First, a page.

The past several years have been a wild ride for those in supply chain roles. Adaptability has been key as companies looked to their supply chain teams to overcome a steady stream of disruptive events. Looking ahead, it’s clear that the end is not yet in sight.
Jarrod Kinchington, the Vice President and Managing Director of Infor ANZ, discusses the major trends that will impact supply chain professionals in the coming years. Jarrod notes that supply chain planning will be critical for businesses, but the uncertainty and volatility of local and global factors affecting supply chain performance will make it difficult to predict the future accurately. He highlights five major trends, including the ongoing impact of geopolitical and macroeconomic pressures, the impact of the Russian war on Ukraine on energy and food supplies, the increasing importance of labour in the supply chain, the decoupling efforts from China, and the redefinition of supply chain visibility.
Jarrod provides five trends to have a huge effect on companies and their supply chain professionals in the coming years.
1. Virtually everyone’s supply chain plans will be wrong.
Uncertainty and volatility will continue to conspire with local and global factors affecting supply chain performance. Neither demand nor supply will reach stable and sustainable levels well into 2023, as geopolitical, environmental and macroeconomic pressures play out. Supply chain planning is still critical to business, but don’t worry about trying to predict the future correctly. Instead, emphasise planning for a wider range of what-if scenarios to ensure your business is prepared to adapt and pivot quickly, whatever the future brings.
2. This winter will be tough.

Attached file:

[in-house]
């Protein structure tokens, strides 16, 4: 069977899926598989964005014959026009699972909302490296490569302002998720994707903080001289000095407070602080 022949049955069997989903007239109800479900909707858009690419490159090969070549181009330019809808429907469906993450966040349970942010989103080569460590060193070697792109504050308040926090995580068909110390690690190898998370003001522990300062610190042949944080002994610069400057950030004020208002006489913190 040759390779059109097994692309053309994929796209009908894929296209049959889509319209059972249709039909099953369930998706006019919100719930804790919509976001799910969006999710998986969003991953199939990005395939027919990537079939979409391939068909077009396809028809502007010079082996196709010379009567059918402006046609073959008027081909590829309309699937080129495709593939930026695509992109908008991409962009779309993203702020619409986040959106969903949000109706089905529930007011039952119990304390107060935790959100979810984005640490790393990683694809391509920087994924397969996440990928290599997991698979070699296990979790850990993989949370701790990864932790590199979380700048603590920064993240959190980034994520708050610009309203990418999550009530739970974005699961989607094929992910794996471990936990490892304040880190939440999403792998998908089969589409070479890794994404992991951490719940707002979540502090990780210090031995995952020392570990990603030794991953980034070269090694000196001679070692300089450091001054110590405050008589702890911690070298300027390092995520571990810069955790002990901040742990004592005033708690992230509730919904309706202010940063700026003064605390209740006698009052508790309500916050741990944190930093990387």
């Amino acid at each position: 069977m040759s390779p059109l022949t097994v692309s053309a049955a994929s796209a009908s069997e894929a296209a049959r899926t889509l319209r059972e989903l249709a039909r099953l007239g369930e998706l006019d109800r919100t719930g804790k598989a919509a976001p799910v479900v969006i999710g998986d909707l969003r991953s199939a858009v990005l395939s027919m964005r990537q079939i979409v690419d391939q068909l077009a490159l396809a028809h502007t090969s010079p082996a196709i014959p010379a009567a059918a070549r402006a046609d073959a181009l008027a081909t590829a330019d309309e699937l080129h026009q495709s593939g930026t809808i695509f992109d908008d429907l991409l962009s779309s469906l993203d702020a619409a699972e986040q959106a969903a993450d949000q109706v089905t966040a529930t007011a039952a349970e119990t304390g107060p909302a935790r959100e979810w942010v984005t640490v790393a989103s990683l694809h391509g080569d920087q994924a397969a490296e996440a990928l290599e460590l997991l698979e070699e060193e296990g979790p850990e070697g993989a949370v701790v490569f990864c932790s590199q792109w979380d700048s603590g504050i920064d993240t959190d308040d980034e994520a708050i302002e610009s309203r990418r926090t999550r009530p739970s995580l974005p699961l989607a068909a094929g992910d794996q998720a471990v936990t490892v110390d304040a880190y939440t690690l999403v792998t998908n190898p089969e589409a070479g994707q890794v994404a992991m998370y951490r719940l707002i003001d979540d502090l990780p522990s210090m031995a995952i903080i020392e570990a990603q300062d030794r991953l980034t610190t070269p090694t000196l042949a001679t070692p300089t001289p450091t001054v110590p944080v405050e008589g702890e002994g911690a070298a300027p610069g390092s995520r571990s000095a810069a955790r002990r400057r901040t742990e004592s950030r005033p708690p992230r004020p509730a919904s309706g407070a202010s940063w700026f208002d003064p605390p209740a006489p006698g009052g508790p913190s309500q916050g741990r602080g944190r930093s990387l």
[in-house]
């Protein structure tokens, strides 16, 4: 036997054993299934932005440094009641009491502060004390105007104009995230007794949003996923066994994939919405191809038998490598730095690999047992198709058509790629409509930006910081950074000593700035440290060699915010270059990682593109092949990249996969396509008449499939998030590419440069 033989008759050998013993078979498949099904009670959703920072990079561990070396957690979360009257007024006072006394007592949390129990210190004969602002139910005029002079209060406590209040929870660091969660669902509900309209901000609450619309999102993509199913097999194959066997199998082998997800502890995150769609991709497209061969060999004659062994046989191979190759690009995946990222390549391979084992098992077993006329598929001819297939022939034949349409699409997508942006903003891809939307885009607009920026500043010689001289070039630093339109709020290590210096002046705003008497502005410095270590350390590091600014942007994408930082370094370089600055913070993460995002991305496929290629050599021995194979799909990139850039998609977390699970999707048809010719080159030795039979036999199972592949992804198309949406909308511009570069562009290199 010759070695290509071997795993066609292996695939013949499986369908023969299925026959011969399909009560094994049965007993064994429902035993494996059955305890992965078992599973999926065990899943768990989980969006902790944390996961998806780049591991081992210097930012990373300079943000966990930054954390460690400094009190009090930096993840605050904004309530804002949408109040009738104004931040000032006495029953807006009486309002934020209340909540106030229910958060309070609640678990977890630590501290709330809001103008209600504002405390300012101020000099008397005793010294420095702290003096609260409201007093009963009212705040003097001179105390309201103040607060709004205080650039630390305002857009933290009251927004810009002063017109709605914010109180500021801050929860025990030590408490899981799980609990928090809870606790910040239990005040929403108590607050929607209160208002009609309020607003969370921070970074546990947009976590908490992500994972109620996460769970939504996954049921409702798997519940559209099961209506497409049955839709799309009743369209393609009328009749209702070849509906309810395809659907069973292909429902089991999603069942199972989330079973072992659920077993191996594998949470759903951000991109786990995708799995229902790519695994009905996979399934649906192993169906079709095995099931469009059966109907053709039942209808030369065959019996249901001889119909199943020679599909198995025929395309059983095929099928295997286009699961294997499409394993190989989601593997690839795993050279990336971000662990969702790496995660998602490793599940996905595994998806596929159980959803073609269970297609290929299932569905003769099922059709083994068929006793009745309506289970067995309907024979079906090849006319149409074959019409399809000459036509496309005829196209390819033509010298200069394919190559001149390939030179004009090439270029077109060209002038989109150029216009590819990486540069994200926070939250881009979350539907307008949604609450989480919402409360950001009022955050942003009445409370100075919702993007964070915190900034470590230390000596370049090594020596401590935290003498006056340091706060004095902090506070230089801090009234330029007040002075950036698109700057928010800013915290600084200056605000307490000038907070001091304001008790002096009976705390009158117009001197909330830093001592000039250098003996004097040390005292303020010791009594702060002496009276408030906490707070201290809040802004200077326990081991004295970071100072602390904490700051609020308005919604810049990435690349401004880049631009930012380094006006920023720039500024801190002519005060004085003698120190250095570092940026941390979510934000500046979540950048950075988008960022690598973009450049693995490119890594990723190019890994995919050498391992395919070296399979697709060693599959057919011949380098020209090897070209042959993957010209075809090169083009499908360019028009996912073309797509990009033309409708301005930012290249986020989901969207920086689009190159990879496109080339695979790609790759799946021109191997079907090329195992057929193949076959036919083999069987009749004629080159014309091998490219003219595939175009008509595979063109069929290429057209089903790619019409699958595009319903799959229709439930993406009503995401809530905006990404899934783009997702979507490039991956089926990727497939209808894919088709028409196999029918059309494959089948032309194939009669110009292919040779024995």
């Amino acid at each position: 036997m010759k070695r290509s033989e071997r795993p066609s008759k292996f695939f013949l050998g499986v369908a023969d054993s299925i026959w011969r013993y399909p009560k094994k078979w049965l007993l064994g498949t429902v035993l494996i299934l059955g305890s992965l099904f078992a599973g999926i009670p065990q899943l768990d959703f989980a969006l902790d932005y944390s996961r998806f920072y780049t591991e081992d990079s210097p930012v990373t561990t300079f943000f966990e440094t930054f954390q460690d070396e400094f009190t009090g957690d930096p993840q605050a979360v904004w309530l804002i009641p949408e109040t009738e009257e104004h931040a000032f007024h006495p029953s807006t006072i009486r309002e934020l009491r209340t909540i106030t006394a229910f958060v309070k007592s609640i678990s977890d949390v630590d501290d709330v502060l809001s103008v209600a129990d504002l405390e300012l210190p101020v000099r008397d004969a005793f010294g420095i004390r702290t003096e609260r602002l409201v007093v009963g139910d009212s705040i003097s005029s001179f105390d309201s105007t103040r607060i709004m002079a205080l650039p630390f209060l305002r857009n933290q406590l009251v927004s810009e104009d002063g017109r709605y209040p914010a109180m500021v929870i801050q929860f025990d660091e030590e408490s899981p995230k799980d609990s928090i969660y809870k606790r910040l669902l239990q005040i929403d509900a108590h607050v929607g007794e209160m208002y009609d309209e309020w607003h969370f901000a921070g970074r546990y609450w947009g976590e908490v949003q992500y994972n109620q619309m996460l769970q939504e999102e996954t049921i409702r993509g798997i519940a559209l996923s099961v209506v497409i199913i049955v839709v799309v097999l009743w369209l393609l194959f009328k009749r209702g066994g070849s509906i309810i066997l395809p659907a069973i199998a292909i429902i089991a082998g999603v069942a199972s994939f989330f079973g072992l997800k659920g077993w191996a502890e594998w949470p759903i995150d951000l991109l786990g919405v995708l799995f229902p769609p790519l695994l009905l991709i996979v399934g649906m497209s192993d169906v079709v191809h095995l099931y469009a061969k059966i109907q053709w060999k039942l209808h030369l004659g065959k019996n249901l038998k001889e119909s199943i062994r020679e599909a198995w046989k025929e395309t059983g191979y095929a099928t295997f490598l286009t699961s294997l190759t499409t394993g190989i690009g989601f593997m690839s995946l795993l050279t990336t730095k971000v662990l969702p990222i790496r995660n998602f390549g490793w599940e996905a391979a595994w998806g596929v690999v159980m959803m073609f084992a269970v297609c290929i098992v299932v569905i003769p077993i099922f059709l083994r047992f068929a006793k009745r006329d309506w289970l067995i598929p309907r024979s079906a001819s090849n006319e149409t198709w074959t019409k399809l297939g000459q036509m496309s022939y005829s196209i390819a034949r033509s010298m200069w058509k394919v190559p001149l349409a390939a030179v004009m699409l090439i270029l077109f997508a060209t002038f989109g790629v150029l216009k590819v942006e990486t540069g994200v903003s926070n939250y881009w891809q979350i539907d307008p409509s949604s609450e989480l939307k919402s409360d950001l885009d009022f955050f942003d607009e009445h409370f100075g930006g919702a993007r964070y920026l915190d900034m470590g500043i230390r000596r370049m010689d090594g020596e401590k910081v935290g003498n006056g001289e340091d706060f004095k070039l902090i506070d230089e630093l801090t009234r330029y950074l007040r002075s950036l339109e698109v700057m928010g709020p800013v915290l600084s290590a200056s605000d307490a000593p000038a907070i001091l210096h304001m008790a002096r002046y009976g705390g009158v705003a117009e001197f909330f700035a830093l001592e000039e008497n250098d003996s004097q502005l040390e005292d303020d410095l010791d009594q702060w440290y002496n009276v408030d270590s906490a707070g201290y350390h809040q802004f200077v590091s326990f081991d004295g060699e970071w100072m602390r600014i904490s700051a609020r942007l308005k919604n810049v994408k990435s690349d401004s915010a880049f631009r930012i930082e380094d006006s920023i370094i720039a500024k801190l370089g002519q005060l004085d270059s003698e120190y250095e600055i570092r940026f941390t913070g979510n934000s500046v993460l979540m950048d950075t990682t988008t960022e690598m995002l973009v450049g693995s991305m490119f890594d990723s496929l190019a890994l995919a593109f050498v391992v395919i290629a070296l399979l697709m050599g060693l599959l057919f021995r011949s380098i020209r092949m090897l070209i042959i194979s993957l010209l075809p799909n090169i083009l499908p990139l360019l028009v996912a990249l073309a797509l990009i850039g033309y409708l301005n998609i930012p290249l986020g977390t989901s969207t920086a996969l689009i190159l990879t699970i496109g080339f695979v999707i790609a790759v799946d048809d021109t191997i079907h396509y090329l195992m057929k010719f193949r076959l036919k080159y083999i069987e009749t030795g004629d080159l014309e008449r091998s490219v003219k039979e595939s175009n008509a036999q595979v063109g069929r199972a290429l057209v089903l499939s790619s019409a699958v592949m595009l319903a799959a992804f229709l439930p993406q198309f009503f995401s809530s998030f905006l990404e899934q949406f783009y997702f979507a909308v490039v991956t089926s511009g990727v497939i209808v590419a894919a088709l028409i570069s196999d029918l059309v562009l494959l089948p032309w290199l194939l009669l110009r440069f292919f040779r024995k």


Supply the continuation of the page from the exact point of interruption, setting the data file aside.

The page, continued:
The Russian war on Ukraine is affecting energy and food supplies worldwide, but things will be
particularly challenging in Europe, the Middle East and Africa. Though global supply chains have evolved to help balance regional gluts and shortages, the extent of worldwide knock-on effects from increasingly frequent and unforeseen disruptions in demand, supply and freight flow will continue to drive inflation, scarcity and pockets of distress.
3. Labour becomes a major vector of supply chain dysfunction.
The concept of essential workers emerged during the COVID-19 pandemic to classify elements of labour whose work cannot be performed remotely, and whose absence brings basic commerce to a halt or threatens individual health and security. This category included hundreds of thousands of transport and warehouse workers worldwide. While wages in many logistics sectors increased in the past two years of extreme worker scarcity, those gains have been offset by steep climbs in the cost of living. Economic disparity will drive fundamental political shifts around the world, as well as the flexing of labour muscle to reset employment dynamics in key supply chain entities.
4. China decoupling efforts will uncover more supply chain inadequacies.
For several years, procurement operations in many industries have been systematically diversifying supplier networks to countries other than China to minimise the impacts of tariff hikes, trade wars and zero-COVID strategies. However, ports, inland transport routes and waterways in other Asian countries benefiting from supply chain shifts do not yet have the transport and logistics infrastructure or service providers to match Chinese strength.
5. Supply chain visibility will be redefined.
This year saw announcements of job cuts at leading real-time transportation visibility providers, and dramatic softening of venture capitalist (VC) activity in the supply chain technology sector. Industry analysts increasingly mention the dissatisfaction they are hearing from enterprise buyers of transportation visibility, disappointed by the lack of long-term return on investment (ROI) from their investments and the essential business context that is still missing from transport data alone.
As the real-time visibility market shifts out of hype cycle mode into the sobering realities of a global economic downturn and growing supply chain maturity levels, we’ll see a renewed emphasis on supply chain business networks and their application platforms to serve up a broader, more holistic and more converged approach to operational supply chain visibility.
Buying decisions for visibility will involve more stakeholders and potential beneficiaries than the transportation department, with procurement, finance, sales and operations planning (S&OP), inventory management and even environmental, social and governance (ES&G) leaders weighing in on technology projects to ensure scalability, flexibility and the broad supply chain ecosystem coverage that will help address fast-evolving business needs.